Tuesday, November 18, 2008
Mumbai Meri Jaan(translated 'I Heart Mumbai')
Mumbai-the land of opportunity, the city of a million dreams, hopes and fears. They say that once you come here, you can’t leave this place and it can’t get truer than that. The city’s inhabitants are mad about her. They love her; they hate her but just can’t help falling in love with her.
Mumbai as everyone knows wasn’t Mumbai so long ago. Bombay was rechristened to Mumbai in 1992 and most people know it by one name or the other. As Shakespeare said ‘What’s in a name?’-the new name hasn’t diminished its popularity one tiny bit.
The metropolis is a melting pot of so many cultures that no one person can lay claim to the city as their own. You have the Gujarathis, the Bengalis and the South Indians all conversing in the common language popularly known as ‘Mumbaiya Hindi’. It’s Hindi with a generous sprinkling of bindaas ‘bole tho’ tapori talk. The Mumbaiya Hindi is a mish-mash of popular terms from all the Indian languages to make up a very unique dialect.
The trains are the city’s lifeline ferrying millions of people to and fro. A typical morning in the city has its millions of office goers kick-starting their day with the general Olympics. The railways stations give you a ringside view of the myriad tests (read pushing, pulling, hanging on for dear life etc) that the common man has to face to reach his destination. There is a popular saying that you don’t need to iron your clothes, when you set out to travel in the local trains. The rush is so much that by the time you alight from the trains, your clothes are pretty much ironed out.
The ladies compartments in the trains throb with a life of their own, where you can see people do everything from knitting sweaters, cutting vegetables to catching up on the latest in their favorite Saas-Bahu drama. But the major fun starts if one lady jostles or pushes another lady by mistake. What ensues then is a free for all, with the warring ladies eventually involving all the onlookers in the verbal duel. Of course when the station arrives, the ladies get down and it’s just been another day in the life of Mumbai.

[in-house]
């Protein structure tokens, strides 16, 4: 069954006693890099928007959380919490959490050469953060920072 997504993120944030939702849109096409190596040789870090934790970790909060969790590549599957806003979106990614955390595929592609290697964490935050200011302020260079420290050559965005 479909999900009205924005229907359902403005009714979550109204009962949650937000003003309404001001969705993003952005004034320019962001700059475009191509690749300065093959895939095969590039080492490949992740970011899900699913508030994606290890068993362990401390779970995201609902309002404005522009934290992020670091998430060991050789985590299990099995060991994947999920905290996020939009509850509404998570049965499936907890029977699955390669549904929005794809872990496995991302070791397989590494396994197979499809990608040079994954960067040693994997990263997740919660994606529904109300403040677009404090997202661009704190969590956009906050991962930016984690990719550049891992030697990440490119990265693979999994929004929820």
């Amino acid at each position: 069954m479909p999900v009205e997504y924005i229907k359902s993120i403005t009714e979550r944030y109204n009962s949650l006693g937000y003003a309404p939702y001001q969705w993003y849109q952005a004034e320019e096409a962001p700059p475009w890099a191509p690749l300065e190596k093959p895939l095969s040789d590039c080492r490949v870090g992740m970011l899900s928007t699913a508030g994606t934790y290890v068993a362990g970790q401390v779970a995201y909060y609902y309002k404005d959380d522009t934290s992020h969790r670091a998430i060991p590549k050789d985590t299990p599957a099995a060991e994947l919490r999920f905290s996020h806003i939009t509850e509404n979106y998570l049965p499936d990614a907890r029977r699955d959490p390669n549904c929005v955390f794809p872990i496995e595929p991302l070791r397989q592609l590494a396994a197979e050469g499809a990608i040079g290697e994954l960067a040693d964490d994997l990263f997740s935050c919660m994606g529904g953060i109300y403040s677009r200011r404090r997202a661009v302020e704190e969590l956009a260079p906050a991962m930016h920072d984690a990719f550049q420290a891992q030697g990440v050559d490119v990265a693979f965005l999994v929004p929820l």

If there is one thing that’s a trademark of the city it is the ubiquitous vadapau. This humble dish is one thing that’s filling as well as a staple diet of most people on the move. It’s been consistent in its position on the people’s popularity charts retaining its humble ‘avatar’ through the years.
The night life of Mumbai is very famous and truly lives up to the adage ‘the city that never sleeps’. So come nightfall, you have the party animals frequenting the very happening clubs, lounges and impromptu ‘Page 3’ parties. You learn a thing or two about energy levels from people who sometimes attend as much as 2-3 parties in a night and still not call it a day.
There is no denying that there is a gaping class difference amongst the city’s populace. The affluence of Pali Hill bears a striking contrast to the depravity of the largest slum in Asia-Dharavi. Finding a home in this concrete jungle is very difficult so most people end up living in cramped quarters that could barely qualify as houses. Everything is borne with a smile on the face in the hope that one day they will earn enough moolah to own a decent accommodation in the city.
It’s said in Africa when dawn breaks out, every animal is running-from the king of the jungle to the smallest creature-it’s the basic rule of the jungle. The aforesaid example so aptly describes the madness of Mumbai-a concrete jungle where the only thing that matters is the survival of the fittest. If you have to describe Mumbai in a word it would be ‘fast’. Here people have so much to do and so little time, that life is just a never ending race against time.
The magic of Mumbai is an undeniable element that attracts people from all over the country. Once you reach here, you become a Mumbaiite forever. Everyday thousands of people land here clutching on to their hopes of making it big. Life here is tough but its one hell of a joyride. As the famous Hindi number goes, “Ae dil hain mushkil jeena yahan, zara hatke, zara bachke, yeh hai Bombay meri jaan”.